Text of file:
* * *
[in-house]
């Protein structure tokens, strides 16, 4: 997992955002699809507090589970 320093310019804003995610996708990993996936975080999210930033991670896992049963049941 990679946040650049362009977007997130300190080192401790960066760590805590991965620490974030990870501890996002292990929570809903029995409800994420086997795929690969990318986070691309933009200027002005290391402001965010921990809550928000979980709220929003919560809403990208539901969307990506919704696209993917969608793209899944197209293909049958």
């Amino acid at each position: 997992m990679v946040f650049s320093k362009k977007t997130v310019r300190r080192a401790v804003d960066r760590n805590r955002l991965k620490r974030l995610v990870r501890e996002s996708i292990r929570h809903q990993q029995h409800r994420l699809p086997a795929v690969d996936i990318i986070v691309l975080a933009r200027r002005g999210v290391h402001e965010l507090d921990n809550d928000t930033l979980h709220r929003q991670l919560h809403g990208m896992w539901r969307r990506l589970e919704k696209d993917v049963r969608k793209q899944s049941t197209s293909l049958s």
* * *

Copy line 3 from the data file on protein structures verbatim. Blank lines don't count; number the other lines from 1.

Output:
């Amino acid at each position: 997992m990679v946040f650049s320093k362009k977007t997130v310019r300190r080192a401790v804003d960066r760590n805590r955002l991965k620490r974030l995610v990870r501890e996002s996708i292990r929570h809903q990993q029995h409800r994420l699809p086997a795929v690969d996936i990318i986070v691309l975080a933009r200027r002005g999210v290391h402001e965010l507090d921990n809550d928000t930033l979980h709220r929003q991670l919560h809403g990208m896992w539901r969307r990506l589970e919704k696209d993917v049963r969608k793209q899944s049941t197209s293909l049958s």